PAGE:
Our Concerns

Our Concerns

Access and Benefit Sharing

Prior to the commencement of the Convention on Biological Diversity in 1992, access to genetic resources was considered free for all humankind. Genetic resources were often taken by individuals, organizations, or industries, who make benefits from research or commercialization exclusive to the users of genetic resources. This growing concern over the monopolization of benefits led to the negotiation of an international regime on ABSwhich is known as the Nagoya Protocol on Access to Genetic Resources and the Fair and Equitable Sharing of Benefits Arising from their Utilization (ABS) in 2010.


The legal framework of ABS was established with the adoption of the Nagoya Protocol on ABS. It entered into force after its ratification of 50 Partiesin October 2014providing for a transparent legal framework for the effective implementation of the third objective of the Convention, by primarily addressing the obligations of Parties to be implemented at the national level.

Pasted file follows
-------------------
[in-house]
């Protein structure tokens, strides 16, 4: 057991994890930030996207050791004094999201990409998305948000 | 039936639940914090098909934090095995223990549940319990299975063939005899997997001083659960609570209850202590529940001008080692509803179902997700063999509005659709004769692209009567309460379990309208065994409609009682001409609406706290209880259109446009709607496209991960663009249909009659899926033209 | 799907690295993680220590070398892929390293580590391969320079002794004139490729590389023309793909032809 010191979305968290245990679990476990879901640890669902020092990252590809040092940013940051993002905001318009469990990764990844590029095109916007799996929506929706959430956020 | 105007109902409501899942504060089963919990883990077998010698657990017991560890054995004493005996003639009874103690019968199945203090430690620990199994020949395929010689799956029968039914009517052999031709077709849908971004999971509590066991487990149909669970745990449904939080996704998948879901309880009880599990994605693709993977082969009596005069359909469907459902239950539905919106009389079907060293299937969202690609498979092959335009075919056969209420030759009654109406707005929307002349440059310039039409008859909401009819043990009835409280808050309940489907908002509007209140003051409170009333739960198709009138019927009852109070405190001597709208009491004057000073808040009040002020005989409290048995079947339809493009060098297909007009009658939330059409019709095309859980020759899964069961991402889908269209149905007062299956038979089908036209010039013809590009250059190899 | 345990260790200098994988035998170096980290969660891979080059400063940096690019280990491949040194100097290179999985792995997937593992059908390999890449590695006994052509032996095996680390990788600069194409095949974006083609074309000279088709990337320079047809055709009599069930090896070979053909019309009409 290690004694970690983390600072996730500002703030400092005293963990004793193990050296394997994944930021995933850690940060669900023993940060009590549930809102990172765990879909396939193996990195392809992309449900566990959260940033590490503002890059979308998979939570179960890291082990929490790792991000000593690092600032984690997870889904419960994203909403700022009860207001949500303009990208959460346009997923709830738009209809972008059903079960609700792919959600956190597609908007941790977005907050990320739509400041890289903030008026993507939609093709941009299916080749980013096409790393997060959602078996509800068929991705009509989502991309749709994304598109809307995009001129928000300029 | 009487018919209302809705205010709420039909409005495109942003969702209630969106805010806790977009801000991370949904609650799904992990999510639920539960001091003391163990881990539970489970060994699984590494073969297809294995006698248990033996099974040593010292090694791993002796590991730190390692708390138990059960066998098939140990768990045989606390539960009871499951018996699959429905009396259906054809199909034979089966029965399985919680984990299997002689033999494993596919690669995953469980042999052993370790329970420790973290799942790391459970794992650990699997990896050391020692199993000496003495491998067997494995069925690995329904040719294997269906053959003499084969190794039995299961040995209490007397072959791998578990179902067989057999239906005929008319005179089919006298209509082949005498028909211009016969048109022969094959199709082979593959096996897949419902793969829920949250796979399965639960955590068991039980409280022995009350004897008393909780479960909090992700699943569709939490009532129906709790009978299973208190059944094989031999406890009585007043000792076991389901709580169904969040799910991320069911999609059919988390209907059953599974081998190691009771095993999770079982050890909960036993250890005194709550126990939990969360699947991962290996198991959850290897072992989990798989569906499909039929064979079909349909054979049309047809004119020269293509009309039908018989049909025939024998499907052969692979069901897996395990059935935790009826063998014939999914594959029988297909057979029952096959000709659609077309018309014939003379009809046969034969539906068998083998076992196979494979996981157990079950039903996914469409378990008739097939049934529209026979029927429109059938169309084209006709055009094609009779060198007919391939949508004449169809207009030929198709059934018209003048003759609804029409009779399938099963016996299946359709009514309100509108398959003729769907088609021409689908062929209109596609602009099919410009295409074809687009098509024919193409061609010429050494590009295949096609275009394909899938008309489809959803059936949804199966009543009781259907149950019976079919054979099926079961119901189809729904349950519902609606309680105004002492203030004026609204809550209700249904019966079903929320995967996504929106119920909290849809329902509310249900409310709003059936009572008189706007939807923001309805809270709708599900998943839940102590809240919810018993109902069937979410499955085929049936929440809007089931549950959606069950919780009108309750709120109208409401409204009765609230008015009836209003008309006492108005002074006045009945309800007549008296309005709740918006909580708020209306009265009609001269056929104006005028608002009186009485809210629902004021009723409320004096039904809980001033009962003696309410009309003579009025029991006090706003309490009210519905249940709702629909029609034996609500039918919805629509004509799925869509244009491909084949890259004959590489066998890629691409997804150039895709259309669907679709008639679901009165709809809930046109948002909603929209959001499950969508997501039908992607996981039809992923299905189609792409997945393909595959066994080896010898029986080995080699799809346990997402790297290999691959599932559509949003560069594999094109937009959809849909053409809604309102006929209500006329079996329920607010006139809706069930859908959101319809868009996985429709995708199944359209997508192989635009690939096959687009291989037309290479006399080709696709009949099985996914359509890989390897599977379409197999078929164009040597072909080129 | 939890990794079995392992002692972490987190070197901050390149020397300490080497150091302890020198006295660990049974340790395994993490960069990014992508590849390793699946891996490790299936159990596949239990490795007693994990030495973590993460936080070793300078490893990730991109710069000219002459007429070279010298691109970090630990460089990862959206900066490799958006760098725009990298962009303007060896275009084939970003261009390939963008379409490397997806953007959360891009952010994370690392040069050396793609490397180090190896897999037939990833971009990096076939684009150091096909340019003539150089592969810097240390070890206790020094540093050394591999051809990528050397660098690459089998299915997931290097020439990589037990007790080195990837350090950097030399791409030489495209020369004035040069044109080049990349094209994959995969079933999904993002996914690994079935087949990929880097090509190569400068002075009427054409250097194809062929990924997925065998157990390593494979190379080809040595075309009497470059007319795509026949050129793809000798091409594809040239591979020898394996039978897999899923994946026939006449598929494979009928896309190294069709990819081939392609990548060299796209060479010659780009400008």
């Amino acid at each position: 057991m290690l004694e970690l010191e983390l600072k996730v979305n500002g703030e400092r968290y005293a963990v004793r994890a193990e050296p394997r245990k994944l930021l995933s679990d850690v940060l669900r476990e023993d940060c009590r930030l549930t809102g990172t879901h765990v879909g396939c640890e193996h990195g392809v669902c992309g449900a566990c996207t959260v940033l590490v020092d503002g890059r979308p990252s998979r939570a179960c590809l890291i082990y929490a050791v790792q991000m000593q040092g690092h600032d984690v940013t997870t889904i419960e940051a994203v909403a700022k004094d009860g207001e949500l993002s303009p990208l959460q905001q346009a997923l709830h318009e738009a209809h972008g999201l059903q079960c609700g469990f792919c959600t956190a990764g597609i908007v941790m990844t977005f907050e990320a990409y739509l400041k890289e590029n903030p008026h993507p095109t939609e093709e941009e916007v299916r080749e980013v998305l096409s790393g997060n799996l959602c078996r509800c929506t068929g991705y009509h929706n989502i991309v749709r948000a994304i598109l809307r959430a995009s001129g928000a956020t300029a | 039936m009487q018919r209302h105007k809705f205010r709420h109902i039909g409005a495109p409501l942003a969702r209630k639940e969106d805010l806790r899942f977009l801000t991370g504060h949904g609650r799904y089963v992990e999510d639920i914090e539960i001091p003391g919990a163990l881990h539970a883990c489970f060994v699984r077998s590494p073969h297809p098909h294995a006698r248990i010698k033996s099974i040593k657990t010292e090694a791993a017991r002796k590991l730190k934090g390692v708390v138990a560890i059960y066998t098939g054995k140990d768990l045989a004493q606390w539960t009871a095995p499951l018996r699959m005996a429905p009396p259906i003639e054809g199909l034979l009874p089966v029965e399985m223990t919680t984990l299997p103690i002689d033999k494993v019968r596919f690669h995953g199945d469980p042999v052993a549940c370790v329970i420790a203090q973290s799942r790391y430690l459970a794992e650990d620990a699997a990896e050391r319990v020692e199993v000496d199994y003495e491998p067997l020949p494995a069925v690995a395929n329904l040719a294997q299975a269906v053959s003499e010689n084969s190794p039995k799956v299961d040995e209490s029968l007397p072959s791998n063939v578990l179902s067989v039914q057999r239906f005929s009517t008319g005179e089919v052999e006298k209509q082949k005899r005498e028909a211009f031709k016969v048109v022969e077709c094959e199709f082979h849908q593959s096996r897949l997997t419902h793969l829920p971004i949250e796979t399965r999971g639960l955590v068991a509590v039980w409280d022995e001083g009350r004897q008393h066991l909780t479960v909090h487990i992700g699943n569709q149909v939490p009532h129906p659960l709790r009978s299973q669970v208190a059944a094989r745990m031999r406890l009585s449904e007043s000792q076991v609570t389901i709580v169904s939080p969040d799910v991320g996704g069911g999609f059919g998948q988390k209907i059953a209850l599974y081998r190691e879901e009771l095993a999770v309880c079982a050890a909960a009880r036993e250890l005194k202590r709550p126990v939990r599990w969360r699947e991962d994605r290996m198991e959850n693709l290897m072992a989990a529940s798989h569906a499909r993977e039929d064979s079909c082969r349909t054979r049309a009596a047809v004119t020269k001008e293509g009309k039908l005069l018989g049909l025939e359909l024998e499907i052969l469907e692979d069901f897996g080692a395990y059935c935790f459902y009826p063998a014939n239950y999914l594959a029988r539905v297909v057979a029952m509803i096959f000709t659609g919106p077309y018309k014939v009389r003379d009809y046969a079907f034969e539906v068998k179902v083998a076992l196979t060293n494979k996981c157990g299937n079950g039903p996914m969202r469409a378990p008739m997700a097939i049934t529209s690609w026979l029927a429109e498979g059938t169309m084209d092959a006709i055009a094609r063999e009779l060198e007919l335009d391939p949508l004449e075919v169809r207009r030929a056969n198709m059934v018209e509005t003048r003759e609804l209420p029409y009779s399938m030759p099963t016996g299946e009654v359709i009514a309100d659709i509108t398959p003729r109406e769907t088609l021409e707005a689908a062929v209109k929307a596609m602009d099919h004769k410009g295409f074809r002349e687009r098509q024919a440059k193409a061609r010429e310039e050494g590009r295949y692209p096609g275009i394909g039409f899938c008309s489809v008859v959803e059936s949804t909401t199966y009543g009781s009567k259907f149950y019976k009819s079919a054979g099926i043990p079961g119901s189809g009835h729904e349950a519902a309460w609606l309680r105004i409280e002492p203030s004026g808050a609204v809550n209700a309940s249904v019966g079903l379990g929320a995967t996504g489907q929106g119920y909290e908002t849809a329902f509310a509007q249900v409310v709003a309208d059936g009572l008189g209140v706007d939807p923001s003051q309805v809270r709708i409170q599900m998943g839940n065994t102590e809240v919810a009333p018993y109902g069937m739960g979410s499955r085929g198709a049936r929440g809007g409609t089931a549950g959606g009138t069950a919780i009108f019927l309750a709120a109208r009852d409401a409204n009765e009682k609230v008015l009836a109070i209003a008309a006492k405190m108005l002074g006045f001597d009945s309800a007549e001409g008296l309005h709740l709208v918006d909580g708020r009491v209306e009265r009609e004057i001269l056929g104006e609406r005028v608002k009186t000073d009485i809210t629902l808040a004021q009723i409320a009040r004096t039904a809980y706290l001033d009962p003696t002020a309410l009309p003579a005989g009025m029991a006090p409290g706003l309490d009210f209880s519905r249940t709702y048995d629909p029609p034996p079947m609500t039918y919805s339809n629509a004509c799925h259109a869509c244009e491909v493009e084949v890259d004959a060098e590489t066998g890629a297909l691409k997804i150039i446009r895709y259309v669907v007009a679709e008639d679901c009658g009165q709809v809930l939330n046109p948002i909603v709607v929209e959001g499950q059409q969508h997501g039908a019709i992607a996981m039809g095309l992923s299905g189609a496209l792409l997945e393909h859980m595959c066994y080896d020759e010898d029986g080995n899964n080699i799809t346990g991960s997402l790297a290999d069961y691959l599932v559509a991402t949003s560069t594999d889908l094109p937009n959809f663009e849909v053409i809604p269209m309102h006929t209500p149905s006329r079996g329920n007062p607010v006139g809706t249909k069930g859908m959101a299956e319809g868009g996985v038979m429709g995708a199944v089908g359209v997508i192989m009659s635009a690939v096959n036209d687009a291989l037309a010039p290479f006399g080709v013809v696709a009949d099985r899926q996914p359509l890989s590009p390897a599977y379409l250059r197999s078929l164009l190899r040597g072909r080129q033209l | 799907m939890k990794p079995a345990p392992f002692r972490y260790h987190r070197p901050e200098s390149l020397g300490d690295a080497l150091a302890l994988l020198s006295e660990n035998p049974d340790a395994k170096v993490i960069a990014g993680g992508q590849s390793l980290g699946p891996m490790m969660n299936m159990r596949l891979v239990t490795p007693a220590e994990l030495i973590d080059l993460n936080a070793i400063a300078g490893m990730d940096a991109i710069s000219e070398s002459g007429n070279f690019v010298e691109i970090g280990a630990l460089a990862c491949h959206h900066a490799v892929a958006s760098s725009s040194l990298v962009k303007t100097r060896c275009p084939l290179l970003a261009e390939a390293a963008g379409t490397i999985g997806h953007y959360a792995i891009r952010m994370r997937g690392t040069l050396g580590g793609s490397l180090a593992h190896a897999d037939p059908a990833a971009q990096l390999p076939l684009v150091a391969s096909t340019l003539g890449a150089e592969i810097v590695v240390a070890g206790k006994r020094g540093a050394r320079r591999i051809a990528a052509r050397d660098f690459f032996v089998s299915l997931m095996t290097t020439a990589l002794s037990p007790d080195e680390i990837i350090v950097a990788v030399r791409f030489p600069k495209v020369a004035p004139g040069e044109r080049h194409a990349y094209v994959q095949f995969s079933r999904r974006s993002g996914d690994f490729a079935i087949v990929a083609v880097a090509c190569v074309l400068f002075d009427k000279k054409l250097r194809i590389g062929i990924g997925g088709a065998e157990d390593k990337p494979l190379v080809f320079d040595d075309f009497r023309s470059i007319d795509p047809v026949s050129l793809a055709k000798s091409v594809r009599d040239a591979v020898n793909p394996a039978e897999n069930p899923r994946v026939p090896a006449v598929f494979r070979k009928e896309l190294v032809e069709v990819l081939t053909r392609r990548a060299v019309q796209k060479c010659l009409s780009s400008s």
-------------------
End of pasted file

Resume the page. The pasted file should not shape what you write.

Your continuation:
In the ASEAN region, ASEAN Centre for Biodiversity (ACB) continues to provide capacity building to the ASEAN Members States through regional cooperation as agreed by the ACB Governing Board. ABS initiatives in the region that were co-implemented among ACB, ASEAN Member States, ASEAN Secretariat, and United Nations University were mainly financed by UNEP-GEF, UNEP-China Trust Fund, Asia-Pacific Network, and GIZ.

Programme and Development Implementation unit